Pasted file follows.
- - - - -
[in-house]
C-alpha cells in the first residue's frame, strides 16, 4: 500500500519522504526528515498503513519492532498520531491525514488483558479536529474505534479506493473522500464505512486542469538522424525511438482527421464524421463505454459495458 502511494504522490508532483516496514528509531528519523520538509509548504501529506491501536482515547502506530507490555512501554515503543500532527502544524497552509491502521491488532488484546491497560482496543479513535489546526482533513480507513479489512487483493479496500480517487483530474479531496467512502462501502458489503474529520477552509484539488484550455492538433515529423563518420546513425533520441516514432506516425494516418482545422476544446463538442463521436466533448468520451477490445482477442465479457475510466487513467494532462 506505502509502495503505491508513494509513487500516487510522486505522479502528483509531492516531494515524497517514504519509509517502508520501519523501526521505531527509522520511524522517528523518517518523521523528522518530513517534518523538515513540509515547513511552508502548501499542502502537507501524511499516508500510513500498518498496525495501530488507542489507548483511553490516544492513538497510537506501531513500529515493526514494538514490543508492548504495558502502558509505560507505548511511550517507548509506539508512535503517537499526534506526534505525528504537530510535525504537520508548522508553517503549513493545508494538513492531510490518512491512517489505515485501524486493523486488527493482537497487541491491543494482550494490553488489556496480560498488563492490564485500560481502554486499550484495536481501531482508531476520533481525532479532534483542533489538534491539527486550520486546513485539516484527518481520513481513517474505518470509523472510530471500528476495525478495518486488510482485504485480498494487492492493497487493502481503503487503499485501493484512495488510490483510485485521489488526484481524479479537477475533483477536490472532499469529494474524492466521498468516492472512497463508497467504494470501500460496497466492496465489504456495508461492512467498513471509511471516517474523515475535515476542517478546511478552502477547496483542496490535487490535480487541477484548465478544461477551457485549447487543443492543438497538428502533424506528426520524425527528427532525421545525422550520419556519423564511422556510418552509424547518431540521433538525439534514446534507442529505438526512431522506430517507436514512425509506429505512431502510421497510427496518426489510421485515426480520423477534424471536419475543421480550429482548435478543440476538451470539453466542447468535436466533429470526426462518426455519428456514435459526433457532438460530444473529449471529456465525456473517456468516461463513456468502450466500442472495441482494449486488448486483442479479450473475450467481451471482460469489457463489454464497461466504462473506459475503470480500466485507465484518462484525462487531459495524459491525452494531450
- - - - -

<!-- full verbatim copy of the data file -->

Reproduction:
[in-house]
C-alpha cells in the first residue's frame, strides 16, 4: 500500500519522504526528515498503513519492532498520531491525514488483558479536529474505534479506493473522500464505512486542469538522424525511438482527421464524421463505454459495458 502511494504522490508532483516496514528509531528519523520538509509548504501529506491501536482515547502506530507490555512501554515503543500532527502544524497552509491502521491488532488484546491497560482496543479513535489546526482533513480507513479489512487483493479496500480517487483530474479531496467512502462501502458489503474529520477552509484539488484550455492538433515529423563518420546513425533520441516514432506516425494516418482545422476544446463538442463521436466533448468520451477490445482477442465479457475510466487513467494532462 506505502509502495503505491508513494509513487500516487510522486505522479502528483509531492516531494515524497517514504519509509517502508520501519523501526521505531527509522520511524522517528523518517518523521523528522518530513517534518523538515513540509515547513511552508502548501499542502502537507501524511499516508500510513500498518498496525495501530488507542489507548483511553490516544492513538497510537506501531513500529515493526514494538514490543508492548504495558502502558509505560507505548511511550517507548509506539508512535503517537499526534506526534505525528504537530510535525504537520508548522508553517503549513493545508494538513492531510490518512491512517489505515485501524486493523486488527493482537497487541491491543494482550494490553488489556496480560498488563492490564485500560481502554486499550484495536481501531482508531476520533481525532479532534483542533489538534491539527486550520486546513485539516484527518481520513481513517474505518470509523472510530471500528476495525478495518486488510482485504485480498494487492492493497487493502481503503487503499485501493484512495488510490483510485485521489488526484481524479479537477475533483477536490472532499469529494474524492466521498468516492472512497463508497467504494470501500460496497466492496465489504456495508461492512467498513471509511471516517474523515475535515476542517478546511478552502477547496483542496490535487490535480487541477484548465478544461477551457485549447487543443492543438497538428502533424506528426520524425527528427532525421545525422550520419556519423564511422556510418552509424547518431540521433538525439534514446534507442529505438526512431522506430517507436514512425509506429505512431502510421497510427496518426489510421485515426480520423477534424471536419475543421480550429482548435478543440476538451470539453466542447468535436466533429470526426462518426455519428456514435459526433457532438460530444473529449471529456465525456473517456468516461463513456468502450466500442472495441482494449486488448486483442479479450473475450467481451471482460469489457463489454464497461466504462473506459475503470480500466485507465484518462484525462487531459495524459491525452494531450